NEW DELHI: The last couple of months have revealed the breathless, agonized and polluted face of Delhi, lurking within smog, smoke and chaos. Around Diwali, Delhi’s pollution problem grabbed headlines and dominated social media feeds. Meanwhile, the blame game played by National Green Tribunal and Delhi Government continued, mud-slinging each other as the common man coughed and wheezed. As the national capital embraced November and the temperature dipped, the presence of Continuous Particulate matter 10 further escalated.

The alarming rise of pollution was documented by the Delhi Pollution Control Committee (DPCC), which reveals that such concentration of pollutants in the air can cause severe diseases, respiratory illnesses, asthma and even cancer in the long run. Yet, the Central Pollution Control Board which was to propose an action plan on November 25 to the Supreme Court has not included any health advisory or emergency alert system. Even measures like strictly stopping the plying of diesel vehicles or hiking the parking fees, an immediate response in cities like Beijing and Paris, has not been adopted so far.

The air apocalypse is being slowly erased from public memory as the media has stopped endowing it the prime time importance and at the same time, lukewarm measures of the government are being proposed to keep the questions in check. Or November 3, A.N.Jha, the Union Environment Secretary held a meeting with other environment secretaries of Delhi, UP, Rajasthan, Punjab and Haryana. Instead of immediate, concrete steps, the discussion eventually came up with options like shutting down of brick kilns, drive against pollution causing vehicles as well as decrease in the plying of diesel vehicles.

Sadly, although the public did derive some comfort from this political razzmatazz, the lofty advices were just verbal. In fact, it was nothing but history being re-written, quite superficially. The same commotion, meeting and ‘serious’ discussion had taken place in 2015 when Prakash Javedkar was the environment minister. Nevertheless, the Air Quality Index dropped from 900 to 500 in the next two days. As the smoky haze of smog slowly depleted and as we started breathing again, the horror and scale of pollution started disturbing us less.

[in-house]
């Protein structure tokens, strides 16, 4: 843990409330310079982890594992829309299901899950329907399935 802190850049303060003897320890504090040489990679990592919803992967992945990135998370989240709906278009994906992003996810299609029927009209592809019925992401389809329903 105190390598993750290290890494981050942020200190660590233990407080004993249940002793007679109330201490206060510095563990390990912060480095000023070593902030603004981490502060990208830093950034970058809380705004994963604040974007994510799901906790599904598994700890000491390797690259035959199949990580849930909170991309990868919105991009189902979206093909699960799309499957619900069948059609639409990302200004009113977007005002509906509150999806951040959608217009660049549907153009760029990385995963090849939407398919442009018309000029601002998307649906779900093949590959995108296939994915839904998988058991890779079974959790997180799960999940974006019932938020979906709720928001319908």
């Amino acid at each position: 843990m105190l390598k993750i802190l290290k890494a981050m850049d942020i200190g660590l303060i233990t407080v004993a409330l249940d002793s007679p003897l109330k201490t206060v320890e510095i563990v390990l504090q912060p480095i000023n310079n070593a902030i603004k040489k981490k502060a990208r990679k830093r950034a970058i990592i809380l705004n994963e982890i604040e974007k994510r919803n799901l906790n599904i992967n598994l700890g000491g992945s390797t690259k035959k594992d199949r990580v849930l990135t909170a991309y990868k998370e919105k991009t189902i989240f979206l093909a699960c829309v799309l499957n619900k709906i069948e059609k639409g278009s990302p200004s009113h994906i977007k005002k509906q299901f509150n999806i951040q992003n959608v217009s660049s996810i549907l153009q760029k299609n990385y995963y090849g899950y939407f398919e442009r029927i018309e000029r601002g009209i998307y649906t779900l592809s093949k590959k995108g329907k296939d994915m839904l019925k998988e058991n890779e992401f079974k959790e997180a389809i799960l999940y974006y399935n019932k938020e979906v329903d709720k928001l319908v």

After a week, when the NGT once again had a discussion with the official authorities, it became clear that none of the outcomes of the so-called high profile meeting actually had substance. These suggestions were merely directives by the Environment Ministers and not officially executed legal orders. Even the NGT finally had to disclose that none of the directives were quick or easy to implement. The air quality monitors in the city kept on displaying the AQI as 500 while it was surprisingly higher and way beyond the officially revealed data.

In fact, there is no connection between enforcement and science in Delhi. As the schools were shut down, there was no concrete reason given as to why such a move was proposed. The environment violations are taken very lightly in the capital and it is very difficult to change this established culture.

S.K.Kabra from AIIMS stated that just because the amount of visible smog has deteriorated it does not mean that the air quality has improved. He also opined that such a condition could have detrimental impact on senior citizens, expecting mothers and of course, children. Even the masks are not safe as they easily get damp and thus cannot filter the air properly.

Thus, the condition has not improved and Delhi is not safe yet. It is important for the media and civil societies to continue the questioning of the government and demand that more concrete measures to check pollution are implemented.